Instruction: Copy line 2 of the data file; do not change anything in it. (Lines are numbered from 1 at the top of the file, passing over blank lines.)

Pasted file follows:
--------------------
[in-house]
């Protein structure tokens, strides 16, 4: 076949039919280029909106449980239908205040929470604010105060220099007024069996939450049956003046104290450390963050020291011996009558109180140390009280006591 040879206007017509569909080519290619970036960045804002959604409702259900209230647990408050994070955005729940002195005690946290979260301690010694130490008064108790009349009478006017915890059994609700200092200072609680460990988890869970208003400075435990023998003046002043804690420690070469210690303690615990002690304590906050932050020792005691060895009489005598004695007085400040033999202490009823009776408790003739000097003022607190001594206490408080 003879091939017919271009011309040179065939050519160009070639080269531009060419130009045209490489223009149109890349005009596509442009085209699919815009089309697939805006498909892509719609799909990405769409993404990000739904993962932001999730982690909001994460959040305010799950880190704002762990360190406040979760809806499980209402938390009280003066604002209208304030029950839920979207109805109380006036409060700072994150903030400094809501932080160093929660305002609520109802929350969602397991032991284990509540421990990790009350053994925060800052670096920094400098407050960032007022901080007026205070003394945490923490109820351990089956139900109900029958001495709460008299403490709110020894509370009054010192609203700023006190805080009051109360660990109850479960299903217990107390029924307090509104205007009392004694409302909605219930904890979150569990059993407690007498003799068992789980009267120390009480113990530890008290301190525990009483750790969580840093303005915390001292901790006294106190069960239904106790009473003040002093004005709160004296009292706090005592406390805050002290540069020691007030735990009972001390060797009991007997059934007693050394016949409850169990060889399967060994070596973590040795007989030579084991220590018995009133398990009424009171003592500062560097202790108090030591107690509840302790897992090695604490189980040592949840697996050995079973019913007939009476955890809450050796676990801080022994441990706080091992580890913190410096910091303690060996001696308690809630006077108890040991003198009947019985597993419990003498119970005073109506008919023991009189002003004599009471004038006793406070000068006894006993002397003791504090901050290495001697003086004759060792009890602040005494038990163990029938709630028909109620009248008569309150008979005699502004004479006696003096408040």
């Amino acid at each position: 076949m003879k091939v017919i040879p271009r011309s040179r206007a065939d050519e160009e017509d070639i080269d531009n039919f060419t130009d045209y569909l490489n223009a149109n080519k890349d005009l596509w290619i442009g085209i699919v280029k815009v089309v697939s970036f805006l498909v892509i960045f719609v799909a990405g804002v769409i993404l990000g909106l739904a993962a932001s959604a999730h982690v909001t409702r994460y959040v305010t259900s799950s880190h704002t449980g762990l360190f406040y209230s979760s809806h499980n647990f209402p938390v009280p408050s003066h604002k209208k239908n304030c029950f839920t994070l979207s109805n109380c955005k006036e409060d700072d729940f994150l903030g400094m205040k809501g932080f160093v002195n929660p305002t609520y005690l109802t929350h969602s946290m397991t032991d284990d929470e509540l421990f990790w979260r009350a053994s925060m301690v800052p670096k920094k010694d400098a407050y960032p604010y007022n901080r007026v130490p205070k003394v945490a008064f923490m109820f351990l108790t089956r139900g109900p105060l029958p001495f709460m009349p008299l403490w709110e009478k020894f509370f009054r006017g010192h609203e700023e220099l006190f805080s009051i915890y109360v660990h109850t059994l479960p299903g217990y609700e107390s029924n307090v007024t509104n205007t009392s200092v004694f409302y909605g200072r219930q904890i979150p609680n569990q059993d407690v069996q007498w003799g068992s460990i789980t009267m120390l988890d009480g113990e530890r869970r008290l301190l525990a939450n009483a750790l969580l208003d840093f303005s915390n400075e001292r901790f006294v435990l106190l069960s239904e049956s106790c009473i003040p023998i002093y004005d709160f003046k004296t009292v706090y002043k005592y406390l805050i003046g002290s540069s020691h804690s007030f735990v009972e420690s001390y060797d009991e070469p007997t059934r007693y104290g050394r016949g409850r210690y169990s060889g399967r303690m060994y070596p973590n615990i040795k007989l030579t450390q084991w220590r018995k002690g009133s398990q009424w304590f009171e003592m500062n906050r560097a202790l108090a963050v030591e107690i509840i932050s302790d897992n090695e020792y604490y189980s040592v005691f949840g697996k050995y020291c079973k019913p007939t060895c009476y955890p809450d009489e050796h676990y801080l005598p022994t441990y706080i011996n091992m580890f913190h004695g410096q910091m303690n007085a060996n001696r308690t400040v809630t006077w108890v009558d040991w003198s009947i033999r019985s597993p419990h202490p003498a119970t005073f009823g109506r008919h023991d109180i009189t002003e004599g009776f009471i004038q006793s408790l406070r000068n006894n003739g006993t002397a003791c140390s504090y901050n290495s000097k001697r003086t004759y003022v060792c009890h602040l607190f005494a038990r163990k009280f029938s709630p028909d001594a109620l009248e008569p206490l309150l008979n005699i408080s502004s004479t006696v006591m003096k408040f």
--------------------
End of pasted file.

């Protein structure tokens, strides 16, 4: 076949039919280029909106449980239908205040929470604010105060220099007024069996939450049956003046104290450390963050020291011996009558109180140390009280006591 040879206007017509569909080519290619970036960045804002959604409702259900209230647990408050994070955005729940002195005690946290979260301690010694130490008064108790009349009478006017915890059994609700200092200072609680460990988890869970208003400075435990023998003046002043804690420690070469210690303690615990002690304590906050932050020792005691060895009489005598004695007085400040033999202490009823009776408790003739000097003022607190001594206490408080 003879091939017919271009011309040179065939050519160009070639080269531009060419130009045209490489223009149109890349005009596509442009085209699919815009089309697939805006498909892509719609799909990405769409993404990000739904993962932001999730982690909001994460959040305010799950880190704002762990360190406040979760809806499980209402938390009280003066604002209208304030029950839920979207109805109380006036409060700072994150903030400094809501932080160093929660305002609520109802929350969602397991032991284990509540421990990790009350053994925060800052670096920094400098407050960032007022901080007026205070003394945490923490109820351990089956139900109900029958001495709460008299403490709110020894509370009054010192609203700023006190805080009051109360660990109850479960299903217990107390029924307090509104205007009392004694409302909605219930904890979150569990059993407690007498003799068992789980009267120390009480113990530890008290301190525990009483750790969580840093303005915390001292901790006294106190069960239904106790009473003040002093004005709160004296009292706090005592406390805050002290540069020691007030735990009972001390060797009991007997059934007693050394016949409850169990060889399967060994070596973590040795007989030579084991220590018995009133398990009424009171003592500062560097202790108090030591107690509840302790897992090695604490189980040592949840697996050995079973019913007939009476955890809450050796676990801080022994441990706080091992580890913190410096910091303690060996001696308690809630006077108890040991003198009947019985597993419990003498119970005073109506008919023991009189002003004599009471004038006793406070000068006894006993002397003791504090901050290495001697003086004759060792009890602040005494038990163990029938709630028909109620009248008569309150008979005699502004004479006696003096408040």